Blackjack is a card game played between two or more players against a dealer. The goal is to get a higher hand total than the dealer without going over 21. The game uses one to eight standard 52-card decks, with each card counting as its number value. The face cards (Jack, Queen, and King) score 10 points while the Ace can count as either 1 or 11. The game can be played in a variety of settings, including casinos, restaurants, private clubs, and homes.
When a player sits down at the table, they will receive two cards. Depending on the hand value and the dealer’s up card, the player can decide to hit, stand, or split the cards into two new hands. The dealer will then reveal their own card and act based on the player’s decision.
A dealer must be able to quickly and accurately change money for customers who place bets at the blackjack table. This is often done by hand, although some dealers use a bill acceptor that counts the bills as they are exchanged for chips. The dealer must also be able to identify counterfeit money. Dealers are also required to keep the tables clean and organized, as well as to ensure that all cards are shuffled properly before dealing.
While the rules of blackjack vary from casino to casino, most require the dealer to stand on all 17s and double against 2 through 8. A doubling after splitting option is sometimes available, but this must be agreed upon by the players at the table. It is important for the dealer to understand the rules of the game before starting play, so he can answer any questions from players or explain any rule changes that have taken place.
After the cards are dealt, players may choose to take insurance. This is a side bet that pays 2-1 if the dealer has a blackjack. Taking this bet loses the player’s original $10 bet, but the player will still win the $5 insurance bet payoff. Some casinos may also offer even money on blackjack, which is effectively the same as insurance.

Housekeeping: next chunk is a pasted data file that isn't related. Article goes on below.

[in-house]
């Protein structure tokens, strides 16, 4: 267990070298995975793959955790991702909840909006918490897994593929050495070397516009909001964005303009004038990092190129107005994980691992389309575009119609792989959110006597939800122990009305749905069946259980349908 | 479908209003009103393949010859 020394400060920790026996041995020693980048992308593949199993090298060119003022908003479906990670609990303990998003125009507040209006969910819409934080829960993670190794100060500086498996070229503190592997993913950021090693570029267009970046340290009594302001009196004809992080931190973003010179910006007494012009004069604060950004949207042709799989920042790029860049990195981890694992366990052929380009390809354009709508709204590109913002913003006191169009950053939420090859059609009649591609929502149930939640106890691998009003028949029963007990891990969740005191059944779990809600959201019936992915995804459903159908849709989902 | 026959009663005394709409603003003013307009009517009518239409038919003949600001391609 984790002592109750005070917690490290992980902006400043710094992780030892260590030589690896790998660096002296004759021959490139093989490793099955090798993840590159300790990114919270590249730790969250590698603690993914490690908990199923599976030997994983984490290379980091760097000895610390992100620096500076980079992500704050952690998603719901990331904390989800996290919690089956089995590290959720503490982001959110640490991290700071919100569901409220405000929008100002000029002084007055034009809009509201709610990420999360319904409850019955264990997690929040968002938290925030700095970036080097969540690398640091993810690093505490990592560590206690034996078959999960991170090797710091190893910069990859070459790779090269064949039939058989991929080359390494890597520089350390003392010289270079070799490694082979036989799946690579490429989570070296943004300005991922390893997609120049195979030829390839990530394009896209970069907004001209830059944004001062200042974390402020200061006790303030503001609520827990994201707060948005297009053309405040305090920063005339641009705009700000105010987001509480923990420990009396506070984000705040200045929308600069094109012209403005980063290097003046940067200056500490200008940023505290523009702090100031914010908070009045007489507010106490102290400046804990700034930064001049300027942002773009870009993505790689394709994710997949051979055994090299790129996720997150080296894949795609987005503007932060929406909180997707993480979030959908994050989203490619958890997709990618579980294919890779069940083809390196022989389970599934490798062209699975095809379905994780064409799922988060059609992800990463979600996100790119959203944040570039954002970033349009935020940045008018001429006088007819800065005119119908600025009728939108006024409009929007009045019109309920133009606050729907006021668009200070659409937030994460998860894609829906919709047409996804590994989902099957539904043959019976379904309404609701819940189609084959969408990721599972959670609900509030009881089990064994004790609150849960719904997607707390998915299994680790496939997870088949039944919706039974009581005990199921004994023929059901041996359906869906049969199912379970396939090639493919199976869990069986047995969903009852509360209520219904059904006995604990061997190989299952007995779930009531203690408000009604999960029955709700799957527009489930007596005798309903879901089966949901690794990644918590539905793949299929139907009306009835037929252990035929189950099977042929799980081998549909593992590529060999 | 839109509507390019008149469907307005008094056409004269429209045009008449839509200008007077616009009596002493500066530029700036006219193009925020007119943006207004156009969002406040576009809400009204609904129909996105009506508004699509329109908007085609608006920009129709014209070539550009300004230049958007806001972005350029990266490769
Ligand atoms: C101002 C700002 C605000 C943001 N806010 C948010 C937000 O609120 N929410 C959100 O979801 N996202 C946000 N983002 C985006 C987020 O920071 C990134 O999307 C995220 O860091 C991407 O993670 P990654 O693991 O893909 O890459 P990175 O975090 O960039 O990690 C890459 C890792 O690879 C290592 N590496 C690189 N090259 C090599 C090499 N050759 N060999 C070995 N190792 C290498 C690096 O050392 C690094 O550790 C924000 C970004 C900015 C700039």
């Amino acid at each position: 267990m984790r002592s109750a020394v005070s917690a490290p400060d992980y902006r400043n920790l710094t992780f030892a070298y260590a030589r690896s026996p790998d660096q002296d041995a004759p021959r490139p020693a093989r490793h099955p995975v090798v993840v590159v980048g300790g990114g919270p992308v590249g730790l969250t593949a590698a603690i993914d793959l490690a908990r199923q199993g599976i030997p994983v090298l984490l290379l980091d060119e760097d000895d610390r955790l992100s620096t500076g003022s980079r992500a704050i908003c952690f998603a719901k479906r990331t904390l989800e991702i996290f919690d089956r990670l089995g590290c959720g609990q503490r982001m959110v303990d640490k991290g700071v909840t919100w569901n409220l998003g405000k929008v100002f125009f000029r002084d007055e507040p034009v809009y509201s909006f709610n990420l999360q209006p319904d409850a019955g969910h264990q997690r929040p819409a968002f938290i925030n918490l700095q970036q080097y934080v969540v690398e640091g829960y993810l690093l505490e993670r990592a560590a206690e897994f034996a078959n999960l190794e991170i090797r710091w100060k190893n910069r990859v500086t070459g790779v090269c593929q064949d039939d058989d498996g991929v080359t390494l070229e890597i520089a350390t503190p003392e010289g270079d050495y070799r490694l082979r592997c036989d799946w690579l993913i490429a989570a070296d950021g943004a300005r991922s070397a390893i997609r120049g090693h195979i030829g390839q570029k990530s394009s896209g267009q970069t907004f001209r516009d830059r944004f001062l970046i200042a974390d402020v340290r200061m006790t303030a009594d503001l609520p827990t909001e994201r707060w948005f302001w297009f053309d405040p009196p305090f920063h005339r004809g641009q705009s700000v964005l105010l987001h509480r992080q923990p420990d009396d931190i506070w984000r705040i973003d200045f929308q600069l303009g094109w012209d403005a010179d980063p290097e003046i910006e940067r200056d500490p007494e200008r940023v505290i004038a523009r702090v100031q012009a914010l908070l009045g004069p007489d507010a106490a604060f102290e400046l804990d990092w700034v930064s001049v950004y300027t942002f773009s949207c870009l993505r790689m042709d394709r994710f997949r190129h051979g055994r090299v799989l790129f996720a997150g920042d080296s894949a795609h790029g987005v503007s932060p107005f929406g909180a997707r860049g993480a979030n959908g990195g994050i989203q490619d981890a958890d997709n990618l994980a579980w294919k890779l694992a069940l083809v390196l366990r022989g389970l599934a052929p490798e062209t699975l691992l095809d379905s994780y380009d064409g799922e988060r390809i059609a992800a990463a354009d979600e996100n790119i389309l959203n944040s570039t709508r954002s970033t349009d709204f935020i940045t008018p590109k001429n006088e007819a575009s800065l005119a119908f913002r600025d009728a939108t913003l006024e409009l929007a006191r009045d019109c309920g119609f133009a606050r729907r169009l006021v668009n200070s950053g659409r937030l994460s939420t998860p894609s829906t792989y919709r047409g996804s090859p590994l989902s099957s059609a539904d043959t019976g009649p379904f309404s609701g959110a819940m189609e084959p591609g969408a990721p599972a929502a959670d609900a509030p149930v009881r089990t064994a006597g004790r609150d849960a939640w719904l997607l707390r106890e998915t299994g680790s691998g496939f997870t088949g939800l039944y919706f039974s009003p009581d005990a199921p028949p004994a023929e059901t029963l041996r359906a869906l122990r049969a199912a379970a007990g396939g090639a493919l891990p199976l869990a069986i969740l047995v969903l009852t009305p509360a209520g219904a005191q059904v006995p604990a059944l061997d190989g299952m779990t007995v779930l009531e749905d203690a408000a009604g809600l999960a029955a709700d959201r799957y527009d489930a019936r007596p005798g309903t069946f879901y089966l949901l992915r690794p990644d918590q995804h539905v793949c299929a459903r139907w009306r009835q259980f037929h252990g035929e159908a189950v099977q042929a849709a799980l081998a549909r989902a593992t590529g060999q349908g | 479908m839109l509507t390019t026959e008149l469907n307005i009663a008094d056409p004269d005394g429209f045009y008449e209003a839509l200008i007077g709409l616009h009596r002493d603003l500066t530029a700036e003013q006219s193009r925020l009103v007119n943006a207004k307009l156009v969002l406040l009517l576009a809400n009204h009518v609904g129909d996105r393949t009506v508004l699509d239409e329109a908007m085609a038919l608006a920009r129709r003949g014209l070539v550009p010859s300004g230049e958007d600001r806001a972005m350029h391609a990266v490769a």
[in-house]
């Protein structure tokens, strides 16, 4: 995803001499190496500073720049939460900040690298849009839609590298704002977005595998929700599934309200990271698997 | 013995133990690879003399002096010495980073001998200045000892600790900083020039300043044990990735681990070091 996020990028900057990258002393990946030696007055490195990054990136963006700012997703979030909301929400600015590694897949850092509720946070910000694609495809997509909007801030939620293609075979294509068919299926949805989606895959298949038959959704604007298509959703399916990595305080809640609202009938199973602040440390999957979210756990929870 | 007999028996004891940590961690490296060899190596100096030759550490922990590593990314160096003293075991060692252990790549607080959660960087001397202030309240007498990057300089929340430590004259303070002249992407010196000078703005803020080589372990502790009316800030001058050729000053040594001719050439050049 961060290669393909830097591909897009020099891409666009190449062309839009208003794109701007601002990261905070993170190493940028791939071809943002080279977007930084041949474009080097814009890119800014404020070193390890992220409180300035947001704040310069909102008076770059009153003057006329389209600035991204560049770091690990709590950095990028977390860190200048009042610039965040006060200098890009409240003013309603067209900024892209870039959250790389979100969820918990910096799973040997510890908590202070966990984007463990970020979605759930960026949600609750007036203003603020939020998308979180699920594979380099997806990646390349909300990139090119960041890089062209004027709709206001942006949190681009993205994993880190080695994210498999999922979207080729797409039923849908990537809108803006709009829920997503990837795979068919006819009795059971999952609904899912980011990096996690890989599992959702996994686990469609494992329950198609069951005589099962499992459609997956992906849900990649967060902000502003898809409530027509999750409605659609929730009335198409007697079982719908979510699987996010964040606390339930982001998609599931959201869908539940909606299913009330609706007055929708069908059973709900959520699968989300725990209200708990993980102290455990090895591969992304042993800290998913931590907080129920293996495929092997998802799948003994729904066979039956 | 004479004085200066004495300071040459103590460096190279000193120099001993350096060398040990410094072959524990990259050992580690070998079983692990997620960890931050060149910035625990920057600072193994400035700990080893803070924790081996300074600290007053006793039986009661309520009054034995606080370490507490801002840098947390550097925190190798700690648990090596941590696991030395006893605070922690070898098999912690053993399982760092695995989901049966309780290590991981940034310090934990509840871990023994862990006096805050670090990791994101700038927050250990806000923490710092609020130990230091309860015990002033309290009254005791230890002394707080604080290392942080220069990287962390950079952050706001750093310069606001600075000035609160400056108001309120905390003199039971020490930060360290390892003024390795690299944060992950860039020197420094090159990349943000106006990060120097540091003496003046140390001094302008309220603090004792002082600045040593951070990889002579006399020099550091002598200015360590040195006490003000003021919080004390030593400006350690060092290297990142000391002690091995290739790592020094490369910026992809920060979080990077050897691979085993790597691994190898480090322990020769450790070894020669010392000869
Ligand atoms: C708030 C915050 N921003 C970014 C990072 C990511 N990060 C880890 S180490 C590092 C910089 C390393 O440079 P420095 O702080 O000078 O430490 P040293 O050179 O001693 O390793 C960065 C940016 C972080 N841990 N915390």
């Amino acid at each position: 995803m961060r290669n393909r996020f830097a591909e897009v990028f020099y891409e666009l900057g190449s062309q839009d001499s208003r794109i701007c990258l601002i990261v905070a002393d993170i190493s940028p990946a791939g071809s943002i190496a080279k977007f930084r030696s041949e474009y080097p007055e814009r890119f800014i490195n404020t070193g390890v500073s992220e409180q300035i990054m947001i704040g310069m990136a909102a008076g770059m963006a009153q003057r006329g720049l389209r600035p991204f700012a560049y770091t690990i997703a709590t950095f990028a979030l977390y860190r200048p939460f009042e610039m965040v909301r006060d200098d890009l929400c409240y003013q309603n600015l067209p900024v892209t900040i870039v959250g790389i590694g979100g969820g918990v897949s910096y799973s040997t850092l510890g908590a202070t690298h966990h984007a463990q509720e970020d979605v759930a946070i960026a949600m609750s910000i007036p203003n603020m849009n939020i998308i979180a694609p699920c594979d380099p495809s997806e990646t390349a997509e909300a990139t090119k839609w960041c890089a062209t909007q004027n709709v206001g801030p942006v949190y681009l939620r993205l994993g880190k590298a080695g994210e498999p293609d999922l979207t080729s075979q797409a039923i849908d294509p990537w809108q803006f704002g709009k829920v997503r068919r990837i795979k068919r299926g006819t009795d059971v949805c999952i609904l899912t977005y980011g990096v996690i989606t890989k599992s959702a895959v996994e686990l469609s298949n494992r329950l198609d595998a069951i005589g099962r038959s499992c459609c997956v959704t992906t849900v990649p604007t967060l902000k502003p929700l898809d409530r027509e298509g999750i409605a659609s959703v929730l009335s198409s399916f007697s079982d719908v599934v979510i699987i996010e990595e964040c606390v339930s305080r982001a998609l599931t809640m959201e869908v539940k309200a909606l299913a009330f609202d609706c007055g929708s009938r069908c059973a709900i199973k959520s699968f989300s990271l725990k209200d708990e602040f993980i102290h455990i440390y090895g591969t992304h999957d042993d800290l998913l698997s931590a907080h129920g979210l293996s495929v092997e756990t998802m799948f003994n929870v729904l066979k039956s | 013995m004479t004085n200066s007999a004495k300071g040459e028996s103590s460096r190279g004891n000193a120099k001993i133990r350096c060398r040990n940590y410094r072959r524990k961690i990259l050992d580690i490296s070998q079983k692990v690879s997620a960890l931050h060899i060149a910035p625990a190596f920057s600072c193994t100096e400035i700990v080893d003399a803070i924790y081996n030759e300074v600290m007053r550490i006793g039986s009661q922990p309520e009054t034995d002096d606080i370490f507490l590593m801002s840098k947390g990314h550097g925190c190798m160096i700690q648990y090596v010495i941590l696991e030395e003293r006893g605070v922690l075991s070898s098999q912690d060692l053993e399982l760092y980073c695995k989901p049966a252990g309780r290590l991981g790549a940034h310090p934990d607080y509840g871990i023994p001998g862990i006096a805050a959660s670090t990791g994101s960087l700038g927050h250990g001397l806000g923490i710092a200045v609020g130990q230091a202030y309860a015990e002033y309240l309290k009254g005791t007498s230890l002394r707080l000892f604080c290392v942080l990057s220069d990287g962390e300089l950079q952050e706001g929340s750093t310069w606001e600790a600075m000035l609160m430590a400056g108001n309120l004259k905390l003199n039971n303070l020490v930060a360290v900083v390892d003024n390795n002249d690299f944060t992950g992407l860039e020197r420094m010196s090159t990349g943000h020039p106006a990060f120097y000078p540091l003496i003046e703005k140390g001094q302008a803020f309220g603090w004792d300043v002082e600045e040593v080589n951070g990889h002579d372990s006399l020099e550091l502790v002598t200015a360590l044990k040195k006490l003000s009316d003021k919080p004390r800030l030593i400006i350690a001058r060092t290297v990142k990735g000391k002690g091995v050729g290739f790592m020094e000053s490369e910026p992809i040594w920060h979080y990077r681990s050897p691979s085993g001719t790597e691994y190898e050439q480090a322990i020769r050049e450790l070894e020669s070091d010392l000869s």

The dealer will then check their hole card to see if they have a blackjack. If they do, the dealer will take any insurance wagers and continue playing the hand. If not, the dealer will return any blackjack bets and end the round.
A dealer’s responsibilities also include offering impeccable customer service. This is especially important when dealing with unhappy players who are losing money. It is the dealer’s job to help these players regain their confidence and come back to the table with a positive attitude. It is also the dealer’s responsibility to report any instances of foul play or cheating to management. This is usually a quick and simple process, but some casinos will investigate any claims of cheating or illegal activity for an extended period of time. This could lead to a termination of the dealer’s employment.